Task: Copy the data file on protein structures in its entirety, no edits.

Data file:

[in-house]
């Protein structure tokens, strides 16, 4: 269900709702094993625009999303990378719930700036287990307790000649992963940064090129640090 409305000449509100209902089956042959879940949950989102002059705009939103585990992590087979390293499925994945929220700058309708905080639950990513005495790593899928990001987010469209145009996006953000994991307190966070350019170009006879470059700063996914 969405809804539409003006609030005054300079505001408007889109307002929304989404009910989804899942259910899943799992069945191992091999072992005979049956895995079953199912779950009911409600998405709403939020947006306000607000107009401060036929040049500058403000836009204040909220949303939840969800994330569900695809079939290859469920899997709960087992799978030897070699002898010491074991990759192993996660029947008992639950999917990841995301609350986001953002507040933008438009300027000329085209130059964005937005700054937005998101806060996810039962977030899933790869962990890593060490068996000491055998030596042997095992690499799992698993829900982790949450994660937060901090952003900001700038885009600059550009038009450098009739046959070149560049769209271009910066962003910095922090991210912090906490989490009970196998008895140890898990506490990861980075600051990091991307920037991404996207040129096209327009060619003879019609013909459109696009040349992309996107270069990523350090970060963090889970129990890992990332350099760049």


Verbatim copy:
[in-house]
């Protein structure tokens, strides 16, 4: 269900709702094993625009999303990378719930700036287990307790000649992963940064090129640090 409305000449509100209902089956042959879940949950989102002059705009939103585990992590087979390293499925994945929220700058309708905080639950990513005495790593899928990001987010469209145009996006953000994991307190966070350019170009006879470059700063996914 969405809804539409003006609030005054300079505001408007889109307002929304989404009910989804899942259910899943799992069945191992091999072992005979049956895995079953199912779950009911409600998405709403939020947006306000607000107009401060036929040049500058403000836009204040909220949303939840969800994330569900695809079939290859469920899997709960087992799978030897070699002898010491074991990759192993996660029947008992639950999917990841995301609350986001953002507040933008438009300027000329085209130059964005937005700054937005998101806060996810039962977030899933790869962990890593060490068996000491055998030596042997095992690499799992698993829900982790949450994660937060901090952003900001700038885009600059550009038009450098009739046959070149560049769209271009910066962003910095922090991210912090906490989490009970196998008895140890898990506490990861980075600051990091991307920037991404996207040129096209327009060619003879019609013909459109696009040349992309996107270069990523350090970060963090889970129990890992990332350099760049």